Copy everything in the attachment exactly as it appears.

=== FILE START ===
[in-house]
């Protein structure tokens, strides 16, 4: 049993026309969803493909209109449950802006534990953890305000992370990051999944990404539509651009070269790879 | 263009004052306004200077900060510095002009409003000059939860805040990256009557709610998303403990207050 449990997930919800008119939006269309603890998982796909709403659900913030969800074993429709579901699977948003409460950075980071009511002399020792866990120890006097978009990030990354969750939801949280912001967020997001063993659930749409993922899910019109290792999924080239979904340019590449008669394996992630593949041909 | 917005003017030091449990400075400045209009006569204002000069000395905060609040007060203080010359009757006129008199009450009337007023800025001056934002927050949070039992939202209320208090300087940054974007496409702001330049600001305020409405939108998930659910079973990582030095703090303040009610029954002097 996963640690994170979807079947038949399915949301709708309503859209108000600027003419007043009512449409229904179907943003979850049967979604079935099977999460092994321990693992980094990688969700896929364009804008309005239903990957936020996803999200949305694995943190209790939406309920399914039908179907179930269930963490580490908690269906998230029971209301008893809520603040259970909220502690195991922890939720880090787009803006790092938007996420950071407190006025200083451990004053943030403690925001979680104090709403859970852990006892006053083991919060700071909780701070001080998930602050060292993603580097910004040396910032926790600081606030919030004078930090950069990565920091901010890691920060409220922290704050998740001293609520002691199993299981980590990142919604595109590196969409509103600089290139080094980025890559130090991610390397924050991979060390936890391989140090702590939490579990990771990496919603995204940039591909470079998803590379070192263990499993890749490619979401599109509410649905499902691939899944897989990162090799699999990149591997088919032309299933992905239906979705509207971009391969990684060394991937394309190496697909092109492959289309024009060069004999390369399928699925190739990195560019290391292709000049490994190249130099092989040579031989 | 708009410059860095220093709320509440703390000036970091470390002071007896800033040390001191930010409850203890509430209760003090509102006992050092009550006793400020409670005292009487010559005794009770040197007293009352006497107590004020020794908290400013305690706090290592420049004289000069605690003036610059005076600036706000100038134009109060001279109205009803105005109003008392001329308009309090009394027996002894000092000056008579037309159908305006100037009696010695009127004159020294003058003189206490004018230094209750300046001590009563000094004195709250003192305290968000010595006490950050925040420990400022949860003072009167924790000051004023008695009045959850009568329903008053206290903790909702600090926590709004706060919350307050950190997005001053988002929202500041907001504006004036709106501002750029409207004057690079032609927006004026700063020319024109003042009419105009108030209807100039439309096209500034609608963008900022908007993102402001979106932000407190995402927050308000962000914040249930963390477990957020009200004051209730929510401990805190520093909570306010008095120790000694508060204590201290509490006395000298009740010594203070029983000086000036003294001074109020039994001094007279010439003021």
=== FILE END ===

[in-house]
């Protein structure tokens, strides 16, 4: 049993026309969803493909209109449950802006534990953890305000992370990051999944990404539509651009070269790879 | 263009004052306004200077900060510095002009409003000059939860805040990256009557709610998303403990207050 449990997930919800008119939006269309603890998982796909709403659900913030969800074993429709579901699977948003409460950075980071009511002399020792866990120890006097978009990030990354969750939801949280912001967020997001063993659930749409993922899910019109290792999924080239979904340019590449008669394996992630593949041909 | 917005003017030091449990400075400045209009006569204002000069000395905060609040007060203080010359009757006129008199009450009337007023800025001056934002927050949070039992939202209320208090300087940054974007496409702001330049600001305020409405939108998930659910079973990582030095703090303040009610029954002097 996963640690994170979807079947038949399915949301709708309503859209108000600027003419007043009512449409229904179907943003979850049967979604079935099977999460092994321990693992980094990688969700896929364009804008309005239903990957936020996803999200949305694995943190209790939406309920399914039908179907179930269930963490580490908690269906998230029971209301008893809520603040259970909220502690195991922890939720880090787009803006790092938007996420950071407190006025200083451990004053943030403690925001979680104090709403859970852990006892006053083991919060700071909780701070001080998930602050060292993603580097910004040396910032926790600081606030919030004078930090950069990565920091901010890691920060409220922290704050998740001293609520002691199993299981980590990142919604595109590196969409509103600089290139080094980025890559130090991610390397924050991979060390936890391989140090702590939490579990990771990496919603995204940039591909470079998803590379070192263990499993890749490619979401599109509410649905499902691939899944897989990162090799699999990149591997088919032309299933992905239906979705509207971009391969990684060394991937394309190496697909092109492959289309024009060069004999390369399928699925190739990195560019290391292709000049490994190249130099092989040579031989 | 708009410059860095220093709320509440703390000036970091470390002071007896800033040390001191930010409850203890509430209760003090509102006992050092009550006793400020409670005292009487010559005794009770040197007293009352006497107590004020020794908290400013305690706090290592420049004289000069605690003036610059005076600036706000100038134009109060001279109205009803105005109003008392001329308009309090009394027996002894000092000056008579037309159908305006100037009696010695009127004159020294003058003189206490004018230094209750300046001590009563000094004195709250003192305290968000010595006490950050925040420990400022949860003072009167924790000051004023008695009045959850009568329903008053206290903790909702600090926590709004706060919350307050950190997005001053988002929202500041907001504006004036709106501002750029409207004057690079032609927006004026700063020319024109003042009419105009108030209807100039439309096209500034609608963008900022908007993102402001979106932000407190995402927050308000962000914040249930963390477990957020009200004051209730929510401990805190520093909570306010008095120790000694508060204590201290509490006395000298009740010594203070029983000086000036003294001074109020039994001094007279010439003021």